11. Women’s Clubs Have Long Tradition of Promoting Culture and Service

James Glass
Column that appeared in the Indianapolis Star on

Far more than men, women in Indianapolis have devoted themselves to forming organizations to improve the cultural offerings of the community. They have also put a premium on educating themselves and in providing needed services to the less fortunate. Beginning in the 1870s, women in the city began to establish clubs to broaden their understanding of the world and develop outlets for intellectual and artistic expression. Many of the early clubs pooled their resources under the leadership of May Wright Sewell, a nationally prominent advocate for women and suffragist, and founded the Propylaeum in 1888. The new organization constructed a building downtown to house women’s groups that stressed “literary, artistic, scientific, industrial, musical, mechanical, and educational purposes.” Such organizations soon included the Indianapolis Woman’s Club, Fortnightly Literary Club, Art Association of Indianapolis (later Indianapolis Museum of Art), Indianapolis Literary Club, Contemporary Club, Dramatic Club, Portfolio Club (made up of both women and men), and the Indianapolis Council of Women. In 1923 the Propylaeum gave up their original building and purchased the former home of German beer baron John W. Schmidt at 1410 North Delaware Street. The imposing Romanesque-Queen Anne style mansion saw the formation of many new cultural organizations, some of them now major Indianapolis institutions. The Children’s Museum was founded in the Propylaeum carriage house in 1925 by a group led by Mary Stewart Carey. The Indianapolis Civic Theater traces its roots to performances in the same spacious carriage structure, and the Junior League of Indianapolis began its Next to New Shop there.

Today, most of the historic clubs continue to meet at the Propylaeum, which also is home to newer clubs: Investment, Book, Art Appreciation, Art, “Sew-What” (crafts), Poetry, and Heritage. Red Hat luncheon clubs, distinctive in their crimson hats and purple dresses, meet regularly in the Propylaeum. Like the clubs founded by men, the Propylaeum and its host of clubs has been challenged by changes in society. The older members come from a generation who were home-makers and used their discretionary time to participate in women’s organizations. The baby-boomer generation of women and its daughters work full-time and are caught up in the ever-more frantic rush of heavy professional schedules and family obligations. Even so, past Propylaeum presidents Molly Adams and Mary Jean Alig say that membership is steady, and they have made an effort to schedule more activities in the evenings and on the weekends. Outside groups rent space for line dancing, night-time bridge, and even belly dancing. Also, the long history of the clubhouse and its ambience help to draw in new members.

Another focal point for women’s activities is the home of the Junior League of Indianapolis, the historic Schnull-Rauch House at 3050 North Meridian Street. The League, founded in 1921, promotes training women for service and leadership in the community through volunteer projects. Its members have promoted such initiatives as Braille transcribing, art education, children’s theater, mental health, Big Sisters, historic preservation, Ronald McDonald House, Fairbanks Hospital, and homeless assistance. The Schnull-Rauch home itself, a symbol of German-American heritage in the city, was a project of the League, which has raised money to preserve it and use it for offices and meetings.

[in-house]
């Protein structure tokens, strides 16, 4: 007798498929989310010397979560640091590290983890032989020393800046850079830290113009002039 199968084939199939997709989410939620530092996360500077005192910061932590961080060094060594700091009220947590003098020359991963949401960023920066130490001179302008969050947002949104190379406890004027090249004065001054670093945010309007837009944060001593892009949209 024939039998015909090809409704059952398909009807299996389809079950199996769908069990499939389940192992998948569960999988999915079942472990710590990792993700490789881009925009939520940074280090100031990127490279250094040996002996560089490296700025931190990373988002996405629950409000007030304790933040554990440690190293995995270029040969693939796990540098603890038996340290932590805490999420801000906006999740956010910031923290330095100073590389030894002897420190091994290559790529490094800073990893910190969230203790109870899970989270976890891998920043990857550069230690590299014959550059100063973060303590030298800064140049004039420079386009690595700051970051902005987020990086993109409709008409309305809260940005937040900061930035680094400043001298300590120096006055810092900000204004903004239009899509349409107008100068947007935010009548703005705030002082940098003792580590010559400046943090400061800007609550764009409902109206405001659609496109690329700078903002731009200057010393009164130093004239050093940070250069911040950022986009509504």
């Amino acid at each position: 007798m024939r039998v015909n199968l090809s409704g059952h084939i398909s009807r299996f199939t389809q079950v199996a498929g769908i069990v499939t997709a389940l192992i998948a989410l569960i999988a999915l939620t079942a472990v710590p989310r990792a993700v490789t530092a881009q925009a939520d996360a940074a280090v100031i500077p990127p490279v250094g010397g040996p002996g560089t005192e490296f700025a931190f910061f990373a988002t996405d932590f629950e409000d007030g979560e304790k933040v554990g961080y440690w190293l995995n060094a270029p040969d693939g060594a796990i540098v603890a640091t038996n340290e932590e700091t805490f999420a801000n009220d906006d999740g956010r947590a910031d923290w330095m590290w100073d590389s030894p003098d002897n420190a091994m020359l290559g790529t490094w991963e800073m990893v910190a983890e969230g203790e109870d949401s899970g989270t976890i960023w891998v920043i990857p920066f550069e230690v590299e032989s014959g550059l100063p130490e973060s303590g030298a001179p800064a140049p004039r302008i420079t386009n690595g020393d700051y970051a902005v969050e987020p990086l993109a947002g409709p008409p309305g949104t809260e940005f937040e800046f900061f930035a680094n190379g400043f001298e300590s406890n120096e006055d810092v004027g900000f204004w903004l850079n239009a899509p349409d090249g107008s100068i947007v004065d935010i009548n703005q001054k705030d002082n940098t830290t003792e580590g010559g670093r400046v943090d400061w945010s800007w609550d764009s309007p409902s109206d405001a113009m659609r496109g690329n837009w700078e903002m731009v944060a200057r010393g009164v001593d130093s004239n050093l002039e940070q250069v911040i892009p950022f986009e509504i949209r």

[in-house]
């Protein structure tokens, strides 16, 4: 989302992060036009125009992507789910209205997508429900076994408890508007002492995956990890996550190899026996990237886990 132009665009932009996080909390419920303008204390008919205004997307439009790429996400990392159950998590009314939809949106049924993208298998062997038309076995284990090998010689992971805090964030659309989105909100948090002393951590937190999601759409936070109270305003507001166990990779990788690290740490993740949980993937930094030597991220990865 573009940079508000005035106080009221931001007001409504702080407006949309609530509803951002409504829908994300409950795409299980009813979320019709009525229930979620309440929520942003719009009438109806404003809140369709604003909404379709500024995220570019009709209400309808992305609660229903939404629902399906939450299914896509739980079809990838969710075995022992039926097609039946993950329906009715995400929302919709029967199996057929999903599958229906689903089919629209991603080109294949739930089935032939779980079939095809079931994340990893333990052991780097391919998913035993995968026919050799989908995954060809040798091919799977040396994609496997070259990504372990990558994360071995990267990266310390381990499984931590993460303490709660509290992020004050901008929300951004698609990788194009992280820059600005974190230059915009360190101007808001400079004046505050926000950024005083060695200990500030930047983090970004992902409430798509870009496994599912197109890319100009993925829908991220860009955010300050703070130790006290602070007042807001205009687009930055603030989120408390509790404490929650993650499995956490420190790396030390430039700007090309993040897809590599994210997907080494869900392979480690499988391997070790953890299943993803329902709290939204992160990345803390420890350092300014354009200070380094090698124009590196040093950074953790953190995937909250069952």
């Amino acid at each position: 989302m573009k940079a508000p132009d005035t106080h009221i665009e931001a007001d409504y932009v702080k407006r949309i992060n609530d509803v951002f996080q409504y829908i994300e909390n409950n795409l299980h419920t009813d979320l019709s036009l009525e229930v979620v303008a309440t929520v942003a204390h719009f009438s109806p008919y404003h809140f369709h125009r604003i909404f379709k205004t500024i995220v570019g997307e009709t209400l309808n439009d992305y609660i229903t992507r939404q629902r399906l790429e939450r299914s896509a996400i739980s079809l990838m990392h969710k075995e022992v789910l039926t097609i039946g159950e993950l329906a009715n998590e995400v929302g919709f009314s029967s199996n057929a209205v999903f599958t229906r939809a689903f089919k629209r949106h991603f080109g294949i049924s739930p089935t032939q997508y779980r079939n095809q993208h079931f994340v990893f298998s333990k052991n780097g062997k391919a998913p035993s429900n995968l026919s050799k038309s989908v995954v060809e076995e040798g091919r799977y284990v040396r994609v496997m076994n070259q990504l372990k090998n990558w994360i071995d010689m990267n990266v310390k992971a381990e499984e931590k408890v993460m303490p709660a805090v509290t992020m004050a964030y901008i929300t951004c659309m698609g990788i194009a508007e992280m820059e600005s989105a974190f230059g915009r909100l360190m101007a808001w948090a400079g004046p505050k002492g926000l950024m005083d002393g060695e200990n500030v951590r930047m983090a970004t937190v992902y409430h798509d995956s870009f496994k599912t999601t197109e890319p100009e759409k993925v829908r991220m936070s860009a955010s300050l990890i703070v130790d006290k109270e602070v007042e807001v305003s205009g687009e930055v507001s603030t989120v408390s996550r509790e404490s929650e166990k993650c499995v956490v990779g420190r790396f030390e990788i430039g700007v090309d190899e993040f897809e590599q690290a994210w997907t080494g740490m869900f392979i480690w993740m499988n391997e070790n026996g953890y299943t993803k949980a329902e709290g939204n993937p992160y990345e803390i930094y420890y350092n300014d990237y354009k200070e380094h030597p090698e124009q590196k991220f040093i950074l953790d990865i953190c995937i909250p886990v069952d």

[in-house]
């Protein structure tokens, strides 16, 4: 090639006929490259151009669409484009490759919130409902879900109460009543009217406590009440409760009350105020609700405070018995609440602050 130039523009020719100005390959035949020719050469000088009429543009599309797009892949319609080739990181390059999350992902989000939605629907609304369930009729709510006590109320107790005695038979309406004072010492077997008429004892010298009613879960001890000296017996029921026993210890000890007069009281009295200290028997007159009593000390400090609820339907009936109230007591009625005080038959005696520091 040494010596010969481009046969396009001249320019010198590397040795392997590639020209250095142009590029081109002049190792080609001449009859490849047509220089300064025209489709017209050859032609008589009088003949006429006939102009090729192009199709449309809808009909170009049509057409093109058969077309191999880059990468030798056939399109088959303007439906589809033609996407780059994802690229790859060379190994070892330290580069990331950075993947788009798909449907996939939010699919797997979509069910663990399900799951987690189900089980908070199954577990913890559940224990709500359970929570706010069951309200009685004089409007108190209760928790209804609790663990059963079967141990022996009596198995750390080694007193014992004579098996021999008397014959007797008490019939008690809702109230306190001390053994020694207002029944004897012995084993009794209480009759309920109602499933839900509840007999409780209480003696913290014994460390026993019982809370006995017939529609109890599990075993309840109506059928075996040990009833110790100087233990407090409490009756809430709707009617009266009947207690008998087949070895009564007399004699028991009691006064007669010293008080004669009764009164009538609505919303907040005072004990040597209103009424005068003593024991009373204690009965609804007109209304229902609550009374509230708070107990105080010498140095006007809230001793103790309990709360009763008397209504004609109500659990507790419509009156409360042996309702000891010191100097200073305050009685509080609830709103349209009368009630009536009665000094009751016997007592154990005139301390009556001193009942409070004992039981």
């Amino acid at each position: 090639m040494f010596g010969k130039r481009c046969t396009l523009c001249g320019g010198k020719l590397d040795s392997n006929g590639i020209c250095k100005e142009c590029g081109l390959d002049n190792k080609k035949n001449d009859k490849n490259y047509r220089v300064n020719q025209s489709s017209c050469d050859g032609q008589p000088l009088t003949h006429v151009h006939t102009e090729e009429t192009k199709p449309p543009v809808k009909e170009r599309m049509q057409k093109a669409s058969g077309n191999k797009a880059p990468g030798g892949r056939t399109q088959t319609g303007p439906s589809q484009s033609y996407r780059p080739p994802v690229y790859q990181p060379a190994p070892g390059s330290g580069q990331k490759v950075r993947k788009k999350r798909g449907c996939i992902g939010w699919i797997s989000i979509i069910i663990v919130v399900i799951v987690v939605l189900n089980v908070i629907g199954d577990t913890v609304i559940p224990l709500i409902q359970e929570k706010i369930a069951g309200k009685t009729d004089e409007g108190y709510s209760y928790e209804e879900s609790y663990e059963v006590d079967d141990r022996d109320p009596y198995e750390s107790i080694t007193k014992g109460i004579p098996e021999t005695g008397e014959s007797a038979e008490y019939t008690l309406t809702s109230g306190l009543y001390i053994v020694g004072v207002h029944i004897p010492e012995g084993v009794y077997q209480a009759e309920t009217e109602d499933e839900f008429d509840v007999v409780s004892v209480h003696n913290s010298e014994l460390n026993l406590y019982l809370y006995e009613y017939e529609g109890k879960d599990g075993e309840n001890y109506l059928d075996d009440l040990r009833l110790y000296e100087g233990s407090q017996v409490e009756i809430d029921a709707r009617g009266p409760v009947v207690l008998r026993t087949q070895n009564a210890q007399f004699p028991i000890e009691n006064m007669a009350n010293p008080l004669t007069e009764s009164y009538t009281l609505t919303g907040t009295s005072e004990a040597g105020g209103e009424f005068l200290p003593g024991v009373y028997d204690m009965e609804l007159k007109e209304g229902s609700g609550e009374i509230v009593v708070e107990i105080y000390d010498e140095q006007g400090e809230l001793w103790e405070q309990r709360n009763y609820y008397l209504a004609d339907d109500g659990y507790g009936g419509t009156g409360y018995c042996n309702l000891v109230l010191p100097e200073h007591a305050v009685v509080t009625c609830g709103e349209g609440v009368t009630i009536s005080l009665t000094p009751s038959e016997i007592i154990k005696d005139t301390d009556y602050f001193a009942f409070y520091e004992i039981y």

Another long-standing women’s organization, the Indianapolis Garden Club, was founded in 1930 by a group led by Mary Stewart Carey, who held the first meeting in her country home, Haverway Farms, on West 86th Street. The Club has emphasized conservation of wild flowers, plants, and trees; sponsored beautification projects; held lectures on gardening and horticulture; and raised funds for scholarships awarded to students in horticulture or conservation.

In the African American community, women formed clubs similar to those of white women during the segregation era, and many of these continue to today. In 1904, Lillian Thomas Fox led fourteen of these organizations to form the Indiana State Federation of Colored Women’s Clubs, which occupied a clubhouse at 2034 North Capitol Avenue through the 1990s. The Fortnightly Literary Club was formed by African American teachers, librarians, social workers, and businesswomen in 1923 and reviews and discusses new books, world problems and current events, and cultural topics.

A host of other long-established women’s clubs meet without permanent homes. The Indianapolis Woman’s Department Club stresses community betterment projects. The Indianapolis Matinee Musicale engages in the study and performance of music. The Caroline Scott Harrison and Cornelia Cole Fairbanks Chapters of the Daughters of the American Revolution continue to promote patriotism and American history.

Indianapolis Propylaeum, 2016. James Glass

Indianapolis Propylaeum, 2016. James Glass

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